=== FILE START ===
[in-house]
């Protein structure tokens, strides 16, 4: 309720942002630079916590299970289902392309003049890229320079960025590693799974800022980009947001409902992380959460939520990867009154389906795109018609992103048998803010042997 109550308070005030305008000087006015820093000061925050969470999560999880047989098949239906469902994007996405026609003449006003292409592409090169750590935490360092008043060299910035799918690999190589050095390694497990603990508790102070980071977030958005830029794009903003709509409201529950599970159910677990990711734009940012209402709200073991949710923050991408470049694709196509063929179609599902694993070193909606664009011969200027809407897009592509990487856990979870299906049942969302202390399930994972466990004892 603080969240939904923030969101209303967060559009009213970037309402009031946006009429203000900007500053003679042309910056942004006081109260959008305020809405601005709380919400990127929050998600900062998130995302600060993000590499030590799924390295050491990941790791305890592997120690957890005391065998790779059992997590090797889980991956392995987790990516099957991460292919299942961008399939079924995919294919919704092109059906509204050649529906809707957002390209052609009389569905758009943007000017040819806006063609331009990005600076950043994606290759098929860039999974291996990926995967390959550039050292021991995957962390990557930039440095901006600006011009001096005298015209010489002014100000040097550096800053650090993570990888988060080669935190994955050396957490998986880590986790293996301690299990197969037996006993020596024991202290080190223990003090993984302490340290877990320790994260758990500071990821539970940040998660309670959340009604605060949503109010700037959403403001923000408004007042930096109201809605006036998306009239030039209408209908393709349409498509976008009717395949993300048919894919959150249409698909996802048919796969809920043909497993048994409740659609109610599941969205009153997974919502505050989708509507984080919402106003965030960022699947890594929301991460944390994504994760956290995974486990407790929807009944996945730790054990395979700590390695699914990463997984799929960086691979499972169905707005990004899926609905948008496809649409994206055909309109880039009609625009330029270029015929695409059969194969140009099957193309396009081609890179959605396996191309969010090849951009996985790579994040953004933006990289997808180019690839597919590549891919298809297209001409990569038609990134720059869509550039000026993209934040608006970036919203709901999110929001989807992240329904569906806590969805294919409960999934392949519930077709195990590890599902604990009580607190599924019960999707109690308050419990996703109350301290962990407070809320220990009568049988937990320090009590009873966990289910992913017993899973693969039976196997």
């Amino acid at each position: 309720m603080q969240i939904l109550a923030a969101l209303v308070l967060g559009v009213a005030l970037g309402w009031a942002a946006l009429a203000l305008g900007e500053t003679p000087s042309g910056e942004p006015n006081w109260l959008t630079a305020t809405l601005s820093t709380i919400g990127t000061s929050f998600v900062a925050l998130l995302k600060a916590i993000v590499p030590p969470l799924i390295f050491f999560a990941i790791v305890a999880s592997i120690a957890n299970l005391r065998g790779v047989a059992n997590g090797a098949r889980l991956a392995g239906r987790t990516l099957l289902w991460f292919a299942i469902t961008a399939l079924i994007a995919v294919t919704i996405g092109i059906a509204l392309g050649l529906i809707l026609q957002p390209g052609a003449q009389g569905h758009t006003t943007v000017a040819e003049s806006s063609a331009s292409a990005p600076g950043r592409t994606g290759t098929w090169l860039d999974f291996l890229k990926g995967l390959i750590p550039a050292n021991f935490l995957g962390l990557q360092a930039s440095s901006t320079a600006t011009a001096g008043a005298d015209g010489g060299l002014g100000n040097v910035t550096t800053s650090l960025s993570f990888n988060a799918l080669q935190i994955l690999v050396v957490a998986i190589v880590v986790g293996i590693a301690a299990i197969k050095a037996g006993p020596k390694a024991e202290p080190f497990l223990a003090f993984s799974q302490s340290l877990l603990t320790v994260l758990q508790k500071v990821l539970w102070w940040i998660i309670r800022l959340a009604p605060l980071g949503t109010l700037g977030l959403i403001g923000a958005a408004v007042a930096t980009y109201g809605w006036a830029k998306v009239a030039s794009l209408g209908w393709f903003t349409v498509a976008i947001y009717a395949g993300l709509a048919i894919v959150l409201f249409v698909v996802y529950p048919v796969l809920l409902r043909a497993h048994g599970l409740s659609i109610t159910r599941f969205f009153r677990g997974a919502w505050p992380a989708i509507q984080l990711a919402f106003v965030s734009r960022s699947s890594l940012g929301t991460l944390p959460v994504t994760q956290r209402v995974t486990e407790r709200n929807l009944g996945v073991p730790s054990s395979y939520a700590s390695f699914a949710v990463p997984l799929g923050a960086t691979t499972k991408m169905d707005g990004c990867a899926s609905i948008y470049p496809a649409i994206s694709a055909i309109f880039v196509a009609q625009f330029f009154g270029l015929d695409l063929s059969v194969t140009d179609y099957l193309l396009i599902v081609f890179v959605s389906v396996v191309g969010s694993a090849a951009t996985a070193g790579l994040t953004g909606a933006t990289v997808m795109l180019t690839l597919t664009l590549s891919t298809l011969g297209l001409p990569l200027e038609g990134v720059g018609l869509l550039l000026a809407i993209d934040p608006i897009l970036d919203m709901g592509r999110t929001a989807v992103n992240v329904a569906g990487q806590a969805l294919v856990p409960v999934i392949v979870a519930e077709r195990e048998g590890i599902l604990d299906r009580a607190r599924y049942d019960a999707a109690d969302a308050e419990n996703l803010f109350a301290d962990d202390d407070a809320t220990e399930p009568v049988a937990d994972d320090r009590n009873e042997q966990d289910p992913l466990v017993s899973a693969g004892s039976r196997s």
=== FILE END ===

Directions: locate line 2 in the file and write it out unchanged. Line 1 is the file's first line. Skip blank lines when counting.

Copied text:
């Protein structure tokens, strides 16, 4: 309720942002630079916590299970289902392309003049890229320079960025590693799974800022980009947001409902992380959460939520990867009154389906795109018609992103048998803010042997 109550308070005030305008000087006015820093000061925050969470999560999880047989098949239906469902994007996405026609003449006003292409592409090169750590935490360092008043060299910035799918690999190589050095390694497990603990508790102070980071977030958005830029794009903003709509409201529950599970159910677990990711734009940012209402709200073991949710923050991408470049694709196509063929179609599902694993070193909606664009011969200027809407897009592509990487856990979870299906049942969302202390399930994972466990004892 603080969240939904923030969101209303967060559009009213970037309402009031946006009429203000900007500053003679042309910056942004006081109260959008305020809405601005709380919400990127929050998600900062998130995302600060993000590499030590799924390295050491990941790791305890592997120690957890005391065998790779059992997590090797889980991956392995987790990516099957991460292919299942961008399939079924995919294919919704092109059906509204050649529906809707957002390209052609009389569905758009943007000017040819806006063609331009990005600076950043994606290759098929860039999974291996990926995967390959550039050292021991995957962390990557930039440095901006600006011009001096005298015209010489002014100000040097550096800053650090993570990888988060080669935190994955050396957490998986880590986790293996301690299990197969037996006993020596024991202290080190223990003090993984302490340290877990320790994260758990500071990821539970940040998660309670959340009604605060949503109010700037959403403001923000408004007042930096109201809605006036998306009239030039209408209908393709349409498509976008009717395949993300048919894919959150249409698909996802048919796969809920043909497993048994409740659609109610599941969205009153997974919502505050989708509507984080919402106003965030960022699947890594929301991460944390994504994760956290995974486990407790929807009944996945730790054990395979700590390695699914990463997984799929960086691979499972169905707005990004899926609905948008496809649409994206055909309109880039009609625009330029270029015929695409059969194969140009099957193309396009081609890179959605396996191309969010090849951009996985790579994040953004933006990289997808180019690839597919590549891919298809297209001409990569038609990134720059869509550039000026993209934040608006970036919203709901999110929001989807992240329904569906806590969805294919409960999934392949519930077709195990590890599902604990009580607190599924019960999707109690308050419990996703109350301290962990407070809320220990009568049988937990320090009590009873966990289910992913017993899973693969039976196997």